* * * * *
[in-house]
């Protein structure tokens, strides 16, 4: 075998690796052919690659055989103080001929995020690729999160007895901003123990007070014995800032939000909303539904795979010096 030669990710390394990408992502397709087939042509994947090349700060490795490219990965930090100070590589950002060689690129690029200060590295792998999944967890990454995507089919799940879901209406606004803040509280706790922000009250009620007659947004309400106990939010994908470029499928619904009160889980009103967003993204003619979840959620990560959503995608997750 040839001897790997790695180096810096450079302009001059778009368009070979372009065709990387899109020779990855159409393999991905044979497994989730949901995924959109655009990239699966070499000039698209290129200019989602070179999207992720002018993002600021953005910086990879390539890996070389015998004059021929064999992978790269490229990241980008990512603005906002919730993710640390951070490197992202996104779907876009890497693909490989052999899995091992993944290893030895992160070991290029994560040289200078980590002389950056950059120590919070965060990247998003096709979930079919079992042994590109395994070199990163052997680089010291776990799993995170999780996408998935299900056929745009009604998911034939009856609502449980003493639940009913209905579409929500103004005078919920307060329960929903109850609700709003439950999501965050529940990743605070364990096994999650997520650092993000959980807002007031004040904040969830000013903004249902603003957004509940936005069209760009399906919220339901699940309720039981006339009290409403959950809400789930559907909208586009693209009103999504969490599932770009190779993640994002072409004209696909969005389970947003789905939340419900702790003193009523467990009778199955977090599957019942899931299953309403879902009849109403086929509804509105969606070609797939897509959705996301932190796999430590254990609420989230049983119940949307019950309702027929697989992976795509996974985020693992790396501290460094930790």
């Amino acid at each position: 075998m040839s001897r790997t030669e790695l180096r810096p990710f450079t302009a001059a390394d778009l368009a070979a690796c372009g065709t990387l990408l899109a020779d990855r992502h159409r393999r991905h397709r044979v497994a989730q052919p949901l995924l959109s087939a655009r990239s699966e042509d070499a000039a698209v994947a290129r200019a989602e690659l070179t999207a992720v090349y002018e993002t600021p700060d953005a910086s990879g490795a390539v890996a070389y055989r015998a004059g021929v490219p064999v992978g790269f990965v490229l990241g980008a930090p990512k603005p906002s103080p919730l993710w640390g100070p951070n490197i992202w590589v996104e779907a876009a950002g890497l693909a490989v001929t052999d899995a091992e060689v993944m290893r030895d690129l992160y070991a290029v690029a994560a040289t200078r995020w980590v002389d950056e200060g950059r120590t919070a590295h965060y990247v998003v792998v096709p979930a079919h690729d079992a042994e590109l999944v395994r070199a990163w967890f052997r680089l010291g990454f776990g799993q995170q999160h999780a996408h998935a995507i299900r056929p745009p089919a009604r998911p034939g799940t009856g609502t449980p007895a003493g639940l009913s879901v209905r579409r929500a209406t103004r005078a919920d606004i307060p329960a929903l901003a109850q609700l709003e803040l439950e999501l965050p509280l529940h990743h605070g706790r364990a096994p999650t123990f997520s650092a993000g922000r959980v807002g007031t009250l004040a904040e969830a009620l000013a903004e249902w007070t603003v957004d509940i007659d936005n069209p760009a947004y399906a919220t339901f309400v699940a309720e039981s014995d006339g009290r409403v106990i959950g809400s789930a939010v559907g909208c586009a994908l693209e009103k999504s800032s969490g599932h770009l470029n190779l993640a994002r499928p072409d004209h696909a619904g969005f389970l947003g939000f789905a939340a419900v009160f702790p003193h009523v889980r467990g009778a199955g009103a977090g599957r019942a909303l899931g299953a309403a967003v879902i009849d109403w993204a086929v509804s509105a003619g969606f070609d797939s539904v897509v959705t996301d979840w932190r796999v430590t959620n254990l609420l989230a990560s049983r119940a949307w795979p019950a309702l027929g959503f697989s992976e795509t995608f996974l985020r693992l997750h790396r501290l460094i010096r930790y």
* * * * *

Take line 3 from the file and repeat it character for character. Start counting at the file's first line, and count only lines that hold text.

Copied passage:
């Amino acid at each position: 075998m040839s001897r790997t030669e790695l180096r810096p990710f450079t302009a001059a390394d778009l368009a070979a690796c372009g065709t990387l990408l899109a020779d990855r992502h159409r393999r991905h397709r044979v497994a989730q052919p949901l995924l959109s087939a655009r990239s699966e042509d070499a000039a698209v994947a290129r200019a989602e690659l070179t999207a992720v090349y002018e993002t600021p700060d953005a910086s990879g490795a390539v890996a070389y055989r015998a004059g021929v490219p064999v992978g790269f990965v490229l990241g980008a930090p990512k603005p906002s103080p919730l993710w640390g100070p951070n490197i992202w590589v996104e779907a876009a950002g890497l693909a490989v001929t052999d899995a091992e060689v993944m290893r030895d690129l992160y070991a290029v690029a994560a040289t200078r995020w980590v002389d950056e200060g950059r120590t919070a590295h965060y990247v998003v792998v096709p979930a079919h690729d079992a042994e590109l999944v395994r070199a990163w967890f052997r680089l010291g990454f776990g799993q995170q999160h999780a996408h998935a995507i299900r056929p745009p089919a009604r998911p034939g799940t009856g609502t449980p007895a003493g639940l009913s879901v209905r579409r929500a209406t103004r005078a919920d606004i307060p329960a929903l901003a109850q609700l709003e803040l439950e999501l965050p509280l529940h990743h605070g706790r364990a096994p999650t123990f997520s650092a993000g922000r959980v807002g007031t009250l004040a904040e969830a009620l000013a903004e249902w007070t603003v957004d509940i007659d936005n069209p760009a947004y399906a919220t339901f309400v699940a309720e039981s014995d006339g009290r409403v106990i959950g809400s789930a939010v559907g909208c586009a994908l693209e009103k999504s800032s969490g599932h770009l470029n190779l993640a994002r499928p072409d004209h696909a619904g969005f389970l947003g939000f789905a939340a419900v009160f702790p003193h009523v889980r467990g009778a199955g009103a977090g599957r019942a909303l899931g299953a309403a967003v879902i009849d109403w993204a086929v509804s509105a003619g969606f070609d797939s539904v897509v959705t996301d979840w932190r796999v430590t959620n254990l609420l989230a990560s049983r119940a949307w795979p019950a309702l027929g959503f697989s992976e795509t995608f996974l985020r693992l997750h790396r501290l460094i010096r930790y």